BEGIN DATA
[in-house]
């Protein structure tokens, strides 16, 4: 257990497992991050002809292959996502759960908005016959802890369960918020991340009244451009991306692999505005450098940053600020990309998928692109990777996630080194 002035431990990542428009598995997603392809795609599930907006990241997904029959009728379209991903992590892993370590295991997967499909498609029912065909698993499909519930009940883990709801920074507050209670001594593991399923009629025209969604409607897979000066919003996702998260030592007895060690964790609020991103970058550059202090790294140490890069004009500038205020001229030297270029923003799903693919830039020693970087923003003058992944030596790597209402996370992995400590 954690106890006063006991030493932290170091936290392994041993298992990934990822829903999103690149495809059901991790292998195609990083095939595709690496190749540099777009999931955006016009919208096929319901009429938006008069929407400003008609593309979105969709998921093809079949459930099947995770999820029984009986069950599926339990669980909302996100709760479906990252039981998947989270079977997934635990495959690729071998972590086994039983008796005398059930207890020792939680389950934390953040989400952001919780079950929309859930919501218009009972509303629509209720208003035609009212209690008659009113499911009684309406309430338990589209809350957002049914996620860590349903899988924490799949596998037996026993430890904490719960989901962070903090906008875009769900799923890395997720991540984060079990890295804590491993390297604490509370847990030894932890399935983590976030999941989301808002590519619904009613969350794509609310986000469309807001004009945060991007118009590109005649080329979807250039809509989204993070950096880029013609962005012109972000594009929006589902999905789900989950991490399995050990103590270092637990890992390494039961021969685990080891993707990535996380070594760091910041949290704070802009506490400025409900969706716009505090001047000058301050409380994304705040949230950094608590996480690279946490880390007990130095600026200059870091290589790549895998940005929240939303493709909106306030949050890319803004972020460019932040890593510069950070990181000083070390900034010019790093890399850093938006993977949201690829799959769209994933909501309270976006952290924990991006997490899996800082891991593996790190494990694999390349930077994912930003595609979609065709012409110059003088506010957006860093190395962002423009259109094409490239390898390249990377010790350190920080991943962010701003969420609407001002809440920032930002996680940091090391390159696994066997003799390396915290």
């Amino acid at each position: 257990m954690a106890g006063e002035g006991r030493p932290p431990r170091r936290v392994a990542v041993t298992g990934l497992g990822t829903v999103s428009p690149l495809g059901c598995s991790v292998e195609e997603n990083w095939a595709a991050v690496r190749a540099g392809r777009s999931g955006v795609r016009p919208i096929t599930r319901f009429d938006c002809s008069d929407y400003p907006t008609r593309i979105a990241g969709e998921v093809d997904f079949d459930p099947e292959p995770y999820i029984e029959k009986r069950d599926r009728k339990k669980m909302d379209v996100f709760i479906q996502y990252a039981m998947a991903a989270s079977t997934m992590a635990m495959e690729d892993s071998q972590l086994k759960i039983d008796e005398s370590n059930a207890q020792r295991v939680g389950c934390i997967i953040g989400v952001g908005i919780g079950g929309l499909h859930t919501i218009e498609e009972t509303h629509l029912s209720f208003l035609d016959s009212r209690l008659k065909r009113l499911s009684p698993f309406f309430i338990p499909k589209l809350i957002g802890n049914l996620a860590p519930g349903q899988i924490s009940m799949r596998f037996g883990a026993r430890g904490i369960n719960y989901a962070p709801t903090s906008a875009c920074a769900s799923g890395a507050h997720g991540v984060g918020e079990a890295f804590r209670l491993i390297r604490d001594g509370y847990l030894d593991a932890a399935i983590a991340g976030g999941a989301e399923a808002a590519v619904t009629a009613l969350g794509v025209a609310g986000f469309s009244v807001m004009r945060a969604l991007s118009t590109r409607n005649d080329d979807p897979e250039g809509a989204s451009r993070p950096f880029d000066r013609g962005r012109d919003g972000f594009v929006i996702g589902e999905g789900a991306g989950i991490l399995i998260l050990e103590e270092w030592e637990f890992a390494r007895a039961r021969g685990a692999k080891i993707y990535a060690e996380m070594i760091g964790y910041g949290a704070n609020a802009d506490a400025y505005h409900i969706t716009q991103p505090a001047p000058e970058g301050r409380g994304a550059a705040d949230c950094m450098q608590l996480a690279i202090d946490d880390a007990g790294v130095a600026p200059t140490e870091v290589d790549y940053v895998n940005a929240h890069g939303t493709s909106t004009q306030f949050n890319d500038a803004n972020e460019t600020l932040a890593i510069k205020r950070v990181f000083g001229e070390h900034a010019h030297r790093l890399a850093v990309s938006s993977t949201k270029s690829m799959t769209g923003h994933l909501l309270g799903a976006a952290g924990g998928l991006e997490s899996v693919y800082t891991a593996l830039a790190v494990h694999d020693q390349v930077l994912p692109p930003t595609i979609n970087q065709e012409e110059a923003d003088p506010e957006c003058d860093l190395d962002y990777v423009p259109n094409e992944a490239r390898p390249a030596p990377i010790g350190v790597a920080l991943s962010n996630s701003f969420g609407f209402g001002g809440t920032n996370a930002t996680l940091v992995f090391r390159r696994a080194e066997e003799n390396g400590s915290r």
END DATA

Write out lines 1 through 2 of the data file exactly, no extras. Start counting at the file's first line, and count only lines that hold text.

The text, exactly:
[in-house]
């Protein structure tokens, strides 16, 4: 257990497992991050002809292959996502759960908005016959802890369960918020991340009244451009991306692999505005450098940053600020990309998928692109990777996630080194 002035431990990542428009598995997603392809795609599930907006990241997904029959009728379209991903992590892993370590295991997967499909498609029912065909698993499909519930009940883990709801920074507050209670001594593991399923009629025209969604409607897979000066919003996702998260030592007895060690964790609020991103970058550059202090790294140490890069004009500038205020001229030297270029923003799903693919830039020693970087923003003058992944030596790597209402996370992995400590 954690106890006063006991030493932290170091936290392994041993298992990934990822829903999103690149495809059901991790292998195609990083095939595709690496190749540099777009999931955006016009919208096929319901009429938006008069929407400003008609593309979105969709998921093809079949459930099947995770999820029984009986069950599926339990669980909302996100709760479906990252039981998947989270079977997934635990495959690729071998972590086994039983008796005398059930207890020792939680389950934390953040989400952001919780079950929309859930919501218009009972509303629509209720208003035609009212209690008659009113499911009684309406309430338990589209809350957002049914996620860590349903899988924490799949596998037996026993430890904490719960989901962070903090906008875009769900799923890395997720991540984060079990890295804590491993390297604490509370847990030894932890399935983590976030999941989301808002590519619904009613969350794509609310986000469309807001004009945060991007118009590109005649080329979807250039809509989204993070950096880029013609962005012109972000594009929006589902999905789900989950991490399995050990103590270092637990890992390494039961021969685990080891993707990535996380070594760091910041949290704070802009506490400025409900969706716009505090001047000058301050409380994304705040949230950094608590996480690279946490880390007990130095600026200059870091290589790549895998940005929240939303493709909106306030949050890319803004972020460019932040890593510069950070990181000083070390900034010019790093890399850093938006993977949201690829799959769209994933909501309270976006952290924990991006997490899996800082891991593996790190494990694999390349930077994912930003595609979609065709012409110059003088506010957006860093190395962002423009259109094409490239390898390249990377010790350190920080991943962010701003969420609407001002809440920032930002996680940091090391390159696994066997003799390396915290």